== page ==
Here's Why Trump Has Lost So Much Support in the Active Duty Military

President Ashraf Ghani of Afghanistan and President Donald Trump speak to American troops on November 28, 2019 at Bagram Air Base outside of Kabul, Afghanistan. (Erin Schaff / The New York Times)
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President Donald Trump and President Ashraf Ghani of Afghanistan speak to American troops on November 28, 2019 at Bagram Air Base outside of Kabul, Afghanistan. Credit - Erin Schaff - The New York Times / Redux
President Trump staged a dramatic return to the White House on Oct. 5 with the helicopter arriving, the Executive Mansion stairs, and a flag-framed greeting to Marine One. His rapturous praise for the staff at Walter Reed National Military Medical Center was likely to be music to the ears of soldiers and women. It remains to be seen what effect this has had on its political base. I suspect it should inspire the armed forces, where its popularity with the active military has declined rather dramatically over the past four years.
According to the prestigious Military Times survey, conducted July through August of just over 1,000 Soldiers of all ranks, its support for the military is around 38% with a positive view and nearly 50% with an unfavorable view, including 42% the "strong" disapprove of his tenure. In the same poll, former Vice President Biden led Trump with 4 percentage points, 37% to 41%. This is particularly surprising given the traditional military support for the Republican Party; Trump's repeated claims about how popular he is with the troops; and his strong drive to increase defense spending. President Trump essentially reversed his positive / unfavorable numbers during his four-year tenure, lowering favors by nearly 10 percentage points and increasing unfavorable views by 13%. All of this before reports from the Atlantic that Trump was calling the military "idiots and losers" in a European cemetery. Maybe his numbers are even worse now.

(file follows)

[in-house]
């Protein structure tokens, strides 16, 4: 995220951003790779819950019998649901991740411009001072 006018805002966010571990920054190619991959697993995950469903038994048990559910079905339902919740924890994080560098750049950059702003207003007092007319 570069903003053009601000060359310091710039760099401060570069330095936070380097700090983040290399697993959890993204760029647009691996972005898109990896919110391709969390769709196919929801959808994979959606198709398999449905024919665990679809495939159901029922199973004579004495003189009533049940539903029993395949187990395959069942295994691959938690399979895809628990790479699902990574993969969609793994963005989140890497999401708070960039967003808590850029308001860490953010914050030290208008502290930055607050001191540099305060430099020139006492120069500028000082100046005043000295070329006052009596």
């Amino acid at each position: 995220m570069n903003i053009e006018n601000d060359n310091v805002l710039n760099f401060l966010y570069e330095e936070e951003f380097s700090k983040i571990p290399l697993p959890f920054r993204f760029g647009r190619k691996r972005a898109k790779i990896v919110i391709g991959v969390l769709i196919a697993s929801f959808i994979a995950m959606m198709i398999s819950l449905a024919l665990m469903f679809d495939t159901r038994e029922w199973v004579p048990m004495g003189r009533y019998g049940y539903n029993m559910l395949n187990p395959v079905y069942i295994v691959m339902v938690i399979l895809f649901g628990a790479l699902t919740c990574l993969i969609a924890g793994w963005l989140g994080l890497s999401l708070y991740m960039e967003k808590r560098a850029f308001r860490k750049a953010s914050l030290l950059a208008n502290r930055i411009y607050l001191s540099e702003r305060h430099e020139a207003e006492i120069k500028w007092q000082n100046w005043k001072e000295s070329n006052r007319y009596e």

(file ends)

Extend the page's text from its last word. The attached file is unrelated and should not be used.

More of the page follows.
All of this follows my personal observations and conversations with many active military personnel over the past few years. While the officer cadre tends to be even more unfavorable than some of the younger emergency services to the president, the extent of the reversal from 2016 onwards is remarkable. The president is now essentially underwater in every ranks of the armed forces. There are several reasons for this, none of which are reversible until election.
First, while President Trump is constantly beating the drum over increased defense spending, he is simply misinterpreting the motivations of the military. This is a volunteer cadre committed to serving the nation because, by and large, they want to be part of something bigger than themselves. They generally haven't signed up for the money (and don't get special well paid), but because they care about the country and their fellow citizens. Trump, who is nothing more than a transaction, has a hard time believing that with strong defense budgets, he can't just buy love from the troops. And the allegations that those who serve and die, or our prisoners, like revered Senator John McCain, are "fools and losers" (which he does not convincingly deny) have also hurt him. It remains to be seen what impact the recent New York Times story of president taxes will have on voters, but I suspect the vast majority of uniformed workers pay more than $ 750 a year in taxes.